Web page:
The supercritical water cooled reactor (SCWR) is a Generation IV reactor concept that features light water coolant in a supercritical state. Canada is developing a pressure tube variant of the supercritical water reactor as an evolution of the CANDU reactor. The main advantages of the pressure tube SCWR are an improved thermal efficiency over current reactors, enhanced safety through passive safety features, and plant simplifications. The objective of this thesis was to investigate current fuel and core designs for the Canadian SCWR concept.
Simulations of 2-D lattice cells for fuel assemblies containing 43 and 54 fuel elements were performed using the neutron transport code WIMS-AECL. Safety parameters and fuel burnup performance were investigated here. Three dimensional full core simulations were performed using the diffusion code RFSP. These studies examined batch fueling, cycle length, radial and axial power profiles, linear element ratings, and reduction of axial power peaking through graded enrichment along the fuel channel. Finally, a study of reactivity transients was performed using the FUELPIN heat transfer/point kinetics code.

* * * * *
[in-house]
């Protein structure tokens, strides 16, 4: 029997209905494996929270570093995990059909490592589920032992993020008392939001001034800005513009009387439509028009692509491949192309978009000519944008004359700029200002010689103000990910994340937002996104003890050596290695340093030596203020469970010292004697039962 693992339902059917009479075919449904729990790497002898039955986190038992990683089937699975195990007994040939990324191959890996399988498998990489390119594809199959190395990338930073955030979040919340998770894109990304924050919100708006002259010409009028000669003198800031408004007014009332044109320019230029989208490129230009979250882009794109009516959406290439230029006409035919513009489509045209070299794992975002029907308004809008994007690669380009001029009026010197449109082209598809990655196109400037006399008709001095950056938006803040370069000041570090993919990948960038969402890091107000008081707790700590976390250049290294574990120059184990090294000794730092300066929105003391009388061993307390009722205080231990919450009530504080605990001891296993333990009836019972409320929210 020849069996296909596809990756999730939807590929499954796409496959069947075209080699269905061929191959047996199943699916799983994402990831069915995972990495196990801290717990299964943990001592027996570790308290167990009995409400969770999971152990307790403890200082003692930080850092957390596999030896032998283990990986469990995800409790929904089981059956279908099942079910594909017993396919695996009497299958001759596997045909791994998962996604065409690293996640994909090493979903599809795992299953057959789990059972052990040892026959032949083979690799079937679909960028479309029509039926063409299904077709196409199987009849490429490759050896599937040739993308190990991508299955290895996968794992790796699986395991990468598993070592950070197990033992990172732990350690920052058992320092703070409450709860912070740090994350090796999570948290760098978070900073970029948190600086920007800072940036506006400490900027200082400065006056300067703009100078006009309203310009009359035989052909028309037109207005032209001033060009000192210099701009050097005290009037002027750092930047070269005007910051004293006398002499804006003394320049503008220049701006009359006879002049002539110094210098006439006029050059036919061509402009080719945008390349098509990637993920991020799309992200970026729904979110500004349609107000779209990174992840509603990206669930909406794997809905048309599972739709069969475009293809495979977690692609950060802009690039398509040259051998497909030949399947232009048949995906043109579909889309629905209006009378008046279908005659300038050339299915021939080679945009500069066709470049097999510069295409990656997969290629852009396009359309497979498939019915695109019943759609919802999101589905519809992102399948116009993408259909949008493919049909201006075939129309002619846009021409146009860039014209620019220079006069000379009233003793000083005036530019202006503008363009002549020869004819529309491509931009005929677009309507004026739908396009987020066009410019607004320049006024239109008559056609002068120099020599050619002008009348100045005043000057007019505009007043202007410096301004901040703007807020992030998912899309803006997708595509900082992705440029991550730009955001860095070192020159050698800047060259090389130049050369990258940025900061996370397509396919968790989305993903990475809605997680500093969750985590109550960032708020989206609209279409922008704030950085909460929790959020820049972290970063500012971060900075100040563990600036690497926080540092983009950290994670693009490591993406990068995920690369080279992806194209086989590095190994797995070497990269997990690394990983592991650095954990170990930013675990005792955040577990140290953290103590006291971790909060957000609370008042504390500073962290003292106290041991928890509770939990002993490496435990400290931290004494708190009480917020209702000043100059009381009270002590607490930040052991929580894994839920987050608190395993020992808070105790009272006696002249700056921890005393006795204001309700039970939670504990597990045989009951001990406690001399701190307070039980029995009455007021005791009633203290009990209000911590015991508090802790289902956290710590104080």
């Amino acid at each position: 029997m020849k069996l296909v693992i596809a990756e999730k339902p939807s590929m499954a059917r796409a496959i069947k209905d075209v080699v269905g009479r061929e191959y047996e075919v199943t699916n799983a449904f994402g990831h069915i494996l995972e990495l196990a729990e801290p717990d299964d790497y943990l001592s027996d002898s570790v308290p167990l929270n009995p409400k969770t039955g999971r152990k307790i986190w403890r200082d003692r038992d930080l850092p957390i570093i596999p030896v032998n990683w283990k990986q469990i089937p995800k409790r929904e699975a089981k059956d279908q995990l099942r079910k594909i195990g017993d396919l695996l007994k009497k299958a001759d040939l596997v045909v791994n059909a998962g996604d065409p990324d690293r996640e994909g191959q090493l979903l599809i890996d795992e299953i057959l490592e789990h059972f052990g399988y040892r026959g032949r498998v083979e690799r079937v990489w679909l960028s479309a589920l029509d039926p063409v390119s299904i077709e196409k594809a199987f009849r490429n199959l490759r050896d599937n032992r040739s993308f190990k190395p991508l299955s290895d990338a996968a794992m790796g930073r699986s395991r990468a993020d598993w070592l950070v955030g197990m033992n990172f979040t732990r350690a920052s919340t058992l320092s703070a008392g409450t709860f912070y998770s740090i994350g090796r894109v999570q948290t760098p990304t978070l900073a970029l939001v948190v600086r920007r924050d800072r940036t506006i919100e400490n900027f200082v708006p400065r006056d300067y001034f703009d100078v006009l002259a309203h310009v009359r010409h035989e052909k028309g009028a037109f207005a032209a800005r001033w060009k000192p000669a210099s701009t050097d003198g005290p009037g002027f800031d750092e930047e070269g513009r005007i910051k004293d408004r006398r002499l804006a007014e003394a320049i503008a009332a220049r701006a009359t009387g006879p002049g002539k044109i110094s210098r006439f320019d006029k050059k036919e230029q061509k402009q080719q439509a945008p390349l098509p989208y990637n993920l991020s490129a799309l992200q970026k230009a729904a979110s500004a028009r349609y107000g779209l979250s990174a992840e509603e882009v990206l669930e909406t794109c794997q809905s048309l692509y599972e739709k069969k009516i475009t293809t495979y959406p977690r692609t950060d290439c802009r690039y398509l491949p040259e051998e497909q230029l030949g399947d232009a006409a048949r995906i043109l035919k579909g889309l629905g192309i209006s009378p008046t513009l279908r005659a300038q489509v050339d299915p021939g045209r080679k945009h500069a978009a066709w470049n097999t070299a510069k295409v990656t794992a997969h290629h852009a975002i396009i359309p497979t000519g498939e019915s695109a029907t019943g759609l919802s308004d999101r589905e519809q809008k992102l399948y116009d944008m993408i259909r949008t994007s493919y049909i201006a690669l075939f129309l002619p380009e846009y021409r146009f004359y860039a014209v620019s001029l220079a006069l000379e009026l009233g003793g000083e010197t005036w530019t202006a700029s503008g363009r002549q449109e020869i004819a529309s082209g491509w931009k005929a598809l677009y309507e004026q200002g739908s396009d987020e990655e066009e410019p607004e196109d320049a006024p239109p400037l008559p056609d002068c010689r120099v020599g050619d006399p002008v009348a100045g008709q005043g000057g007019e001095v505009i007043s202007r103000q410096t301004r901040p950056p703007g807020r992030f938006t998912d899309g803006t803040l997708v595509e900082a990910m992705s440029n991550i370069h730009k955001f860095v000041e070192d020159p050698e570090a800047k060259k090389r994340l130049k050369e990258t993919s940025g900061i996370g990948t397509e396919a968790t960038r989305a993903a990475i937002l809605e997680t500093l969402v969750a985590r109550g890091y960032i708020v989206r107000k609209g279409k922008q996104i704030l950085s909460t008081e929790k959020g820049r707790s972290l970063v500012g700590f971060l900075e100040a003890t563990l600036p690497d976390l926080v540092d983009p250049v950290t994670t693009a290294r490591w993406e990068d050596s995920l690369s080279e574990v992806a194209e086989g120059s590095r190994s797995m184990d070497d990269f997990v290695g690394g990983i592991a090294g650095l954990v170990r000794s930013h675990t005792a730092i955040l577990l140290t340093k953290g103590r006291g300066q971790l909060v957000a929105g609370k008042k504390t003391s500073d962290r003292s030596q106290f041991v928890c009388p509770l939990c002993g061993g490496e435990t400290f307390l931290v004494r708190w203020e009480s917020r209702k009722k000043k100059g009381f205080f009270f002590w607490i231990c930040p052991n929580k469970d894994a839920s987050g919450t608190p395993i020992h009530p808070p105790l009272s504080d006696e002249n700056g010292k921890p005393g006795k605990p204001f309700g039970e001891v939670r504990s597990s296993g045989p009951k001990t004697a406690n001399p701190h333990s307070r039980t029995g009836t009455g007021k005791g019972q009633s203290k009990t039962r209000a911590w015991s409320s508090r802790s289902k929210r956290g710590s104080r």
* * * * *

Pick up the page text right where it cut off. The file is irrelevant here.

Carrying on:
The main results of the studies show that the coolant density change that occurs as water passes through the pseudocritical point strongly affects fuel performance. It is concluded that the 54 element assembly design is acceptable in terms of coolant void reactivity performance with lattice pitch smaller than 26 cm. To meet the burnup target, a fuel enrichment of about 5% is required. From the RFSP studies, this level of fuel enrichment will provide an operating period of 370 days between refueling. Relatively high axial power peaking is observed at the beginning of cycle conditions. A main finding is that the proposed reactor power level of 2540 MWth produces unacceptably high linear element ratings. This is confirmed using the FUELPIN code. A reduction in linear element rating is suggested for consideration.